The Guardian

Doomsday Clock edges closest to midnight over Ukraine crisis

- Julian Borger

A panel of internatio­nal scientists has warned that humanity’s continued existence is at greater risk than ever before, largely as a result of Russia’s invasion of Ukraine.

The Bulletin of the Atomic Scientists set its Doomsday Clock at 90 seconds to midnight, the closest to midnight the clock has been since it was establishe­d in 1947 to illustrate the threat from nuclear weapons.

Rachel Bronson, the president and CEO of the Bulletin, said the clock had been moved forward from 100 seconds to midnight, where it had rested for three years, “largely, though not exclusivel­y, because of the mounting dangers in the war in Ukraine”.

“We are living in a time of unpreceden­ted danger, and the Doomsday Clock time reflects that reality. Ninety seconds to midnight is the closest the clock has ever been set to midnight, and it’s a decision our experts do not take lightly,” Bronson said.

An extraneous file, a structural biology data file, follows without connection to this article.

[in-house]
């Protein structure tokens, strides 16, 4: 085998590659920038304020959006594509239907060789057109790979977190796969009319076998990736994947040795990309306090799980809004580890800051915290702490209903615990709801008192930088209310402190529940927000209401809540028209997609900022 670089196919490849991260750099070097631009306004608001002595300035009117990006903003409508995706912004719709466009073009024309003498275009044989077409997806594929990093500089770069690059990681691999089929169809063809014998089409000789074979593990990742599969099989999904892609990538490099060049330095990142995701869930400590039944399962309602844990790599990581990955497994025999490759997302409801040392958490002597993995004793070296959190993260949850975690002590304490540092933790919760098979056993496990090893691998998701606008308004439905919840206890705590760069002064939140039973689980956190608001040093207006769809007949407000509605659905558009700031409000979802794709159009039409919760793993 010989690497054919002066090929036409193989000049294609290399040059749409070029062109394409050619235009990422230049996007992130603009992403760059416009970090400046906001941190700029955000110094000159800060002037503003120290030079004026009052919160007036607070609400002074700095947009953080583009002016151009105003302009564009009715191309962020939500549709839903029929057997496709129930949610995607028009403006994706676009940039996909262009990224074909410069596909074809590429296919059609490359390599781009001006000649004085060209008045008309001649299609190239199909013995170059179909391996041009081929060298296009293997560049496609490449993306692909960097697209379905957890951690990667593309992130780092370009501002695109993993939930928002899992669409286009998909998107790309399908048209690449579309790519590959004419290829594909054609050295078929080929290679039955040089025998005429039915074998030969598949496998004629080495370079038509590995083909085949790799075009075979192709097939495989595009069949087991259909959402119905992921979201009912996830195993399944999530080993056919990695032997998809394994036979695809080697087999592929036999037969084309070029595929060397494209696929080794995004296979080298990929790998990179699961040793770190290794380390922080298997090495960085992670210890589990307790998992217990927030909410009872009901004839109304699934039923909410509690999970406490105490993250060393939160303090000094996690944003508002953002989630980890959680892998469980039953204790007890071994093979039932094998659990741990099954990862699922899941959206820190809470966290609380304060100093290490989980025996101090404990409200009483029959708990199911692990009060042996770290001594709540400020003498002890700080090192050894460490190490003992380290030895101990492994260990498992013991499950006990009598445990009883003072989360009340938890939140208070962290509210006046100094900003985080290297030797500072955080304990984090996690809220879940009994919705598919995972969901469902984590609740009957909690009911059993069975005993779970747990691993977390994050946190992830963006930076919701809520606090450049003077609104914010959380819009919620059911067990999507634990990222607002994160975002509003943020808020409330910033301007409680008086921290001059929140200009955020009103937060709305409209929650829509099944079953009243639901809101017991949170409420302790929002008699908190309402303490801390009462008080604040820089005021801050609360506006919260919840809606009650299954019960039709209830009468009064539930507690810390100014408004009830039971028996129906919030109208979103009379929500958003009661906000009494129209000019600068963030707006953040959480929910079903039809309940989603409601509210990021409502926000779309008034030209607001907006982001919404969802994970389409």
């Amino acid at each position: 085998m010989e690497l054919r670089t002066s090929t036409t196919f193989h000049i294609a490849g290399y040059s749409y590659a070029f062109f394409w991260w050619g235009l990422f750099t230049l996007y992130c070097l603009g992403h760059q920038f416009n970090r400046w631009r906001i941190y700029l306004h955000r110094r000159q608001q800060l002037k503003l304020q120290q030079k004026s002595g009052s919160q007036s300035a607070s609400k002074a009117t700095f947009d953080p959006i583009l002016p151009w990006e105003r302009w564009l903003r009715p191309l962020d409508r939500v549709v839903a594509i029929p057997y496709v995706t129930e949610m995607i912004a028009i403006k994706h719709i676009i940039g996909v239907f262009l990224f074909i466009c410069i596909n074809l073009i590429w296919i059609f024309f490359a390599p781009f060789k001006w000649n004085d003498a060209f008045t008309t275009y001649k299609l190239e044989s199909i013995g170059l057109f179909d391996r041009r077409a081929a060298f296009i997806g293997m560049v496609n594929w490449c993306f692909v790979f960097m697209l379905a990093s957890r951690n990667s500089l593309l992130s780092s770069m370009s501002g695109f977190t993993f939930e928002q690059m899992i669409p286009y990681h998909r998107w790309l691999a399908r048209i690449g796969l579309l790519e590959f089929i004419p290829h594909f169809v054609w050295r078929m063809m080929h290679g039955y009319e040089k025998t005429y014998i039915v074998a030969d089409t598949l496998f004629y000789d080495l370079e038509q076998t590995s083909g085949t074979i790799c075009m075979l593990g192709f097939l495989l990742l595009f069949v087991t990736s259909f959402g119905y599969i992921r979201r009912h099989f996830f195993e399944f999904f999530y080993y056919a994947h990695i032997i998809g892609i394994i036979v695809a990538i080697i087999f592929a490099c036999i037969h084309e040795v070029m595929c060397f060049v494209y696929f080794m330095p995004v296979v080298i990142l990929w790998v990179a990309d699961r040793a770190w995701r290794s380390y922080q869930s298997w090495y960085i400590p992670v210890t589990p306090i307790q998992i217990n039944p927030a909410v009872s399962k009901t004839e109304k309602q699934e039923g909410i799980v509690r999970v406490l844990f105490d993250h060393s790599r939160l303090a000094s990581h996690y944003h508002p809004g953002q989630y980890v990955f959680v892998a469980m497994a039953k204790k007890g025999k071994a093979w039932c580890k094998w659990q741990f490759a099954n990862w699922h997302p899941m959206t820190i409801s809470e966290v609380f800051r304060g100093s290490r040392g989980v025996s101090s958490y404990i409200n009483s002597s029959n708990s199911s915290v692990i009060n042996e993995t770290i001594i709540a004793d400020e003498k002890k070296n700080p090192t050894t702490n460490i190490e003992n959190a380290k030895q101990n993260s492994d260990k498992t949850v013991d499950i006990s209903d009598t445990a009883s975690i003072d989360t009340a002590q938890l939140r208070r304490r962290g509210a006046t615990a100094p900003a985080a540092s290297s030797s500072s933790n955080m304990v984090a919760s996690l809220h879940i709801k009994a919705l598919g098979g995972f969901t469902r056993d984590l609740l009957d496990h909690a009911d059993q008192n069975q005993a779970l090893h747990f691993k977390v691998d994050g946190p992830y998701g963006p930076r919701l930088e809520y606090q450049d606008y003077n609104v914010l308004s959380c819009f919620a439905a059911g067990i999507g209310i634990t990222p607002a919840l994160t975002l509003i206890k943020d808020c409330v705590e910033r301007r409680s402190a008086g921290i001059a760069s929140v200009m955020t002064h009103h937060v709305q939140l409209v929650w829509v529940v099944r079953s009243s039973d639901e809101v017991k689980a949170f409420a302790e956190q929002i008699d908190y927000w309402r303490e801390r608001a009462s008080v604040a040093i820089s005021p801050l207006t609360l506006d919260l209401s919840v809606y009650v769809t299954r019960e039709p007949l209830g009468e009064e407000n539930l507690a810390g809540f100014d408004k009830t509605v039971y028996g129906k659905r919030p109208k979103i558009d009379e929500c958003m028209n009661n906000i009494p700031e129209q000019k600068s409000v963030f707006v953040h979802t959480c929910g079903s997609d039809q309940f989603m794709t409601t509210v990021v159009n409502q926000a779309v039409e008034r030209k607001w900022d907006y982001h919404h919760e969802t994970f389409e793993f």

The hands of the clock are set each year by the Bulletin’s science and security board with the support of the its board of sponsors, which includes 10 Nobel laureates.

In a statement it said: “Russia’s war on Ukraine has raised profound questions about how states interact, eroding norms of internatio­nal conduct that underpin successful responses to a variety of global risks. And worst of all, Russia’s thinly veiled threats to use nuclear weapons remind the world that escalation of the conflict – by accident, intention, or miscalcula­tion – is a terrible risk.”

“The possibilit­y that the conflict could spin out of anyone’s control remains high,” the statement said, adding that the Russian invasion had placed the Chornobyl and Zaporizhzh­ia nuclear sites in the midst of a war zone.

The closest the clock came during the cold war was two minutes to midnight in 1953 after the first detonation of a hydrogen bomb. After the Cuban missile crisis, the hands were left at seven minutes to midnight because it appeared to have given Washington and Moscow fresh impetus to work towards arms control.

 ?? ?? ▲ A 1953 Soviet hydrogen bomb test put it at two minutes to midnight
▲ A 1953 Soviet hydrogen bomb test put it at two minutes to midnight

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